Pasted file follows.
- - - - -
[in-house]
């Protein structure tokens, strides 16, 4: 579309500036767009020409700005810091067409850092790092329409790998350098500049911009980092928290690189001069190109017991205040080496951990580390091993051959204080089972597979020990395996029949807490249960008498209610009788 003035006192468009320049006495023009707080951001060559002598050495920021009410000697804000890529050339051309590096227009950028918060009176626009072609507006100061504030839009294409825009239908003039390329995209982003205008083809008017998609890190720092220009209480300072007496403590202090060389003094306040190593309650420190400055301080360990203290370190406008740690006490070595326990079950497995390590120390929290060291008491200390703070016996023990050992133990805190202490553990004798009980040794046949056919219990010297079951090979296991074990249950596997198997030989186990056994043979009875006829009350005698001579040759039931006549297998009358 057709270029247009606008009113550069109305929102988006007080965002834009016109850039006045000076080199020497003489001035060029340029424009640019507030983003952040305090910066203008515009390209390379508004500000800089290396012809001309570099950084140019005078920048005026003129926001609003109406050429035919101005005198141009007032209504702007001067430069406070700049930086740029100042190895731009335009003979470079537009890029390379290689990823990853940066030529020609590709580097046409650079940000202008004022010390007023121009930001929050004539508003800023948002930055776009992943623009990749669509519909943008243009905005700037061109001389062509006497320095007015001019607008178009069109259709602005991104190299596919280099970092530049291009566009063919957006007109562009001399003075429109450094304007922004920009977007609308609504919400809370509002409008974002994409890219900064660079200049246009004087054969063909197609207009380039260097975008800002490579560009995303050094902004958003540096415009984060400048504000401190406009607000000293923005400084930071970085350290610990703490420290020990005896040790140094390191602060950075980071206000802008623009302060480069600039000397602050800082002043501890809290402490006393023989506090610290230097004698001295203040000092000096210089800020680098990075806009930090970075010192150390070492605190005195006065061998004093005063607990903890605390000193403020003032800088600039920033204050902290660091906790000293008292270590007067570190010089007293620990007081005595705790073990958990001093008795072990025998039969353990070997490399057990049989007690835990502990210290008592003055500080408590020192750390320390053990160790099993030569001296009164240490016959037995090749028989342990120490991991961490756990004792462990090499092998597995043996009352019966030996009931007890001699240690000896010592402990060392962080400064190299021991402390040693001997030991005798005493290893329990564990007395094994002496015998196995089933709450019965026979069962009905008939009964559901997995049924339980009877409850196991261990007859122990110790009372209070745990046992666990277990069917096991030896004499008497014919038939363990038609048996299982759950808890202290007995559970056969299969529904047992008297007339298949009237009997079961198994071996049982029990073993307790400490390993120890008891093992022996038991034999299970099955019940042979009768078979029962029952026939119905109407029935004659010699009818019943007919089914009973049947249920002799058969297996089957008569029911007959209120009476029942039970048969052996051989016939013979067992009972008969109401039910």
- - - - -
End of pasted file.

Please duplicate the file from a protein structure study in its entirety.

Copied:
[in-house]
């Protein structure tokens, strides 16, 4: 579309500036767009020409700005810091067409850092790092329409790998350098500049911009980092928290690189001069190109017991205040080496951990580390091993051959204080089972597979020990395996029949807490249960008498209610009788 003035006192468009320049006495023009707080951001060559002598050495920021009410000697804000890529050339051309590096227009950028918060009176626009072609507006100061504030839009294409825009239908003039390329995209982003205008083809008017998609890190720092220009209480300072007496403590202090060389003094306040190593309650420190400055301080360990203290370190406008740690006490070595326990079950497995390590120390929290060291008491200390703070016996023990050992133990805190202490553990004798009980040794046949056919219990010297079951090979296991074990249950596997198997030989186990056994043979009875006829009350005698001579040759039931006549297998009358 057709270029247009606008009113550069109305929102988006007080965002834009016109850039006045000076080199020497003489001035060029340029424009640019507030983003952040305090910066203008515009390209390379508004500000800089290396012809001309570099950084140019005078920048005026003129926001609003109406050429035919101005005198141009007032209504702007001067430069406070700049930086740029100042190895731009335009003979470079537009890029390379290689990823990853940066030529020609590709580097046409650079940000202008004022010390007023121009930001929050004539508003800023948002930055776009992943623009990749669509519909943008243009905005700037061109001389062509006497320095007015001019607008178009069109259709602005991104190299596919280099970092530049291009566009063919957006007109562009001399003075429109450094304007922004920009977007609308609504919400809370509002409008974002994409890219900064660079200049246009004087054969063909197609207009380039260097975008800002490579560009995303050094902004958003540096415009984060400048504000401190406009607000000293923005400084930071970085350290610990703490420290020990005896040790140094390191602060950075980071206000802008623009302060480069600039000397602050800082002043501890809290402490006393023989506090610290230097004698001295203040000092000096210089800020680098990075806009930090970075010192150390070492605190005195006065061998004093005063607990903890605390000193403020003032800088600039920033204050902290660091906790000293008292270590007067570190010089007293620990007081005595705790073990958990001093008795072990025998039969353990070997490399057990049989007690835990502990210290008592003055500080408590020192750390320390053990160790099993030569001296009164240490016959037995090749028989342990120490991991961490756990004792462990090499092998597995043996009352019966030996009931007890001699240690000896010592402990060392962080400064190299021991402390040693001997030991005798005493290893329990564990007395094994002496015998196995089933709450019965026979069962009905008939009964559901997995049924339980009877409850196991261990007859122990110790009372209070745990046992666990277990069917096991030896004499008497014919038939363990038609048996299982759950808890202290007995559970056969299969529904047992008297007339298949009237009997079961198994071996049982029990073993307790400490390993120890008891093992022996038991034999299970099955019940042979009768078979029962029952026939119905109407029935004659010699009818019943007919089914009973049947249920002799058969297996089957008569029911007959209120009476029942039970048969052996051989016939013979067992009972008969109401039910």